Gitleaks, built by Zachary Rice, and maintained today together with Andrew Weiner is the foremost open source secret detection tool adopted by developers. Started as a hobby project in 2018, it started to gain adoption and its first thousand users when security influencers discovered it, and began to recommend it publicly.
From its 1000-userbase in 2018, based solely on public and project-related insights (as Gitleaks does not collect telemetry data), it has grown to millions of users worldwide. Gitleaks has more than 7M+ all-time Docker pulls, 2M+ Github downloads, 11.5K+ Github stars, it is used in 2600+ public repos, and has a consistently rising graph of adoption. This is a great post on the Gitleaks project stats and its growth over the years.
As developers, it was important for the Gitleaks team to build a security tool that developers would love, and put a strong emphasis on ease of use and adoption. This developer experience, alongside their steadfast maintenance of the project––as individual contributors with little monetary support, made this into the go-to secret detection tool of choice for many developers. Maintaining the momentum around the project is no simple undertaking: releasing features, bug fixes, and being responsive in a timely manner, all the while trying to foster a community, has proven a struggle for individual contributor open source maintainers––Gitleaks among them.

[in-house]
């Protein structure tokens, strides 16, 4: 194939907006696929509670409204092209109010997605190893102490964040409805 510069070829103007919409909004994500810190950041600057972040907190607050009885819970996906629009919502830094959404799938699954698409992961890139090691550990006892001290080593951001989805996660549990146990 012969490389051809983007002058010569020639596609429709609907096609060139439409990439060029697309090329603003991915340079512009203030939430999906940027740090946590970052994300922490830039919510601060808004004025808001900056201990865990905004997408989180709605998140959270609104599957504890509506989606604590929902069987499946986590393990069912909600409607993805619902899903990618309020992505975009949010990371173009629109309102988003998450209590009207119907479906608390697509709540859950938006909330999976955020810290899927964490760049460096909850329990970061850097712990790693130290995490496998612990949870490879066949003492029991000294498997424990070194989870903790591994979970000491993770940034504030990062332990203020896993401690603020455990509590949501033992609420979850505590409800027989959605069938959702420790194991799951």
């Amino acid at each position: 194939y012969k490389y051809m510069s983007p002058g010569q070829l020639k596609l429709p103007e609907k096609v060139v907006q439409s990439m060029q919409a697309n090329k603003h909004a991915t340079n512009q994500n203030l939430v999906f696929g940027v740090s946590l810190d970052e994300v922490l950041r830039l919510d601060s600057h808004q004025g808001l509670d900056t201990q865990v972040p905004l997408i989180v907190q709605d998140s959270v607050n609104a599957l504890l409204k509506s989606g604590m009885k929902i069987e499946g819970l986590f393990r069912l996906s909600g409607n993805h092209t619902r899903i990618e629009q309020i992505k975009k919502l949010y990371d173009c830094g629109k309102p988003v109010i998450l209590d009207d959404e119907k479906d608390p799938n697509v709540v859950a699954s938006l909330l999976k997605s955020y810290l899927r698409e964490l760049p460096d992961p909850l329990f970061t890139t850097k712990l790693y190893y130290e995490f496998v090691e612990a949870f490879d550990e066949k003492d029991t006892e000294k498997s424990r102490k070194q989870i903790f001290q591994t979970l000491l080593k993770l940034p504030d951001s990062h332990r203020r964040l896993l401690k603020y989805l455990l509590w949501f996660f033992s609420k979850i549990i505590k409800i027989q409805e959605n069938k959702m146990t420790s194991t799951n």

Jit, in their quest to build the first of its kind open and pluggable DevSecOps platform, understood that supporting excellent open source projects and the work done by ICs was their first priority, and this is how the relationship with the Gitleaks team evolved. By supporting the maintenance work on this widely adopted project, it was now possible to sustain this important project for the entire ecosystem and lower the barrier to security for many organizations.
Meanwhile, Zach and Andrew selected Jit as the DevSecOps platform for the Gitleaks project. Jit provides Gitleaks additional layers of security on top of secret detection such as GoSec for SAST. This gives them peace of mind that they are not introducing any security vulnerabilities into their own project.
Gitleaks has been using Jit regularly since v.8.8.5, and in the words of Zachary Rice:
“Jit is a net-new security blanket for the Gitleaks project, and has been a great addition to our security stack.”
The most valuable benefit Gitleaks gained by using Jit is the well-researched suite of tools with their wide coverage–– freeing them up from having to research which tools to use to scan their repos, saving them quite a bit of work. In this way, they did not have to spend a lot of cycles on which tools to use, how to configure them and get them properly set up, and how to integrate them into their CI/CD pipeline. This enabled them to allocate their time to their main priority: making Gitleaks the best secret scanning tool it could be.